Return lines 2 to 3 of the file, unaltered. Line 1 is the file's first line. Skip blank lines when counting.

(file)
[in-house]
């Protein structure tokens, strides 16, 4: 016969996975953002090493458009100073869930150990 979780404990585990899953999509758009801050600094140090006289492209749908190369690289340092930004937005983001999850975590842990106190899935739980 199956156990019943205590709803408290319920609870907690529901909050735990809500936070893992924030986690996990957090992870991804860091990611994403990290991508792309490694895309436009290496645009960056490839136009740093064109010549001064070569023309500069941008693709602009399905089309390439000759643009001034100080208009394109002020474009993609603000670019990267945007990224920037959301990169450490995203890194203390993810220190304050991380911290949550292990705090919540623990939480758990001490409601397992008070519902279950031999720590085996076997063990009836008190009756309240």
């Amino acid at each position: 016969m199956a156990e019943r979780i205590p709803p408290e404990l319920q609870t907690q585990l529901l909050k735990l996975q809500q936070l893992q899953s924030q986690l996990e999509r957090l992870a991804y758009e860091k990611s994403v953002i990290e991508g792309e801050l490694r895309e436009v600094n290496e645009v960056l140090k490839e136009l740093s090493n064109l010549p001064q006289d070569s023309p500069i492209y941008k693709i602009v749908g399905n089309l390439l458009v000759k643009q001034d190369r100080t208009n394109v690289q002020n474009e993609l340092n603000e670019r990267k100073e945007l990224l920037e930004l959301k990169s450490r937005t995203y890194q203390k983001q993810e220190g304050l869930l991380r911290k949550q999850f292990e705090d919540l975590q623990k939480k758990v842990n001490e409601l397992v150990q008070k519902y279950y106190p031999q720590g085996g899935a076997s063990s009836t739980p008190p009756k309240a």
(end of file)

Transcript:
């Protein structure tokens, strides 16, 4: 016969996975953002090493458009100073869930150990 979780404990585990899953999509758009801050600094140090006289492209749908190369690289340092930004937005983001999850975590842990106190899935739980 199956156990019943205590709803408290319920609870907690529901909050735990809500936070893992924030986690996990957090992870991804860091990611994403990290991508792309490694895309436009290496645009960056490839136009740093064109010549001064070569023309500069941008693709602009399905089309390439000759643009001034100080208009394109002020474009993609603000670019990267945007990224920037959301990169450490995203890194203390993810220190304050991380911290949550292990705090919540623990939480758990001490409601397992008070519902279950031999720590085996076997063990009836008190009756309240």
């Amino acid at each position: 016969m199956a156990e019943r979780i205590p709803p408290e404990l319920q609870t907690q585990l529901l909050k735990l996975q809500q936070l893992q899953s924030q986690l996990e999509r957090l992870a991804y758009e860091k990611s994403v953002i990290e991508g792309e801050l490694r895309e436009v600094n290496e645009v960056l140090k490839e136009l740093s090493n064109l010549p001064q006289d070569s023309p500069i492209y941008k693709i602009v749908g399905n089309l390439l458009v000759k643009q001034d190369r100080t208009n394109v690289q002020n474009e993609l340092n603000e670019r990267k100073e945007l990224l920037e930004l959301k990169s450490r937005t995203y890194q203390k983001q993810e220190g304050l869930l991380r911290k949550q999850f292990e705090d919540l975590q623990k939480k758990v842990n001490e409601l397992v150990q008070k519902y279950y106190p031999q720590g085996g899935a076997s063990s009836t739980p008190p009756k309240a």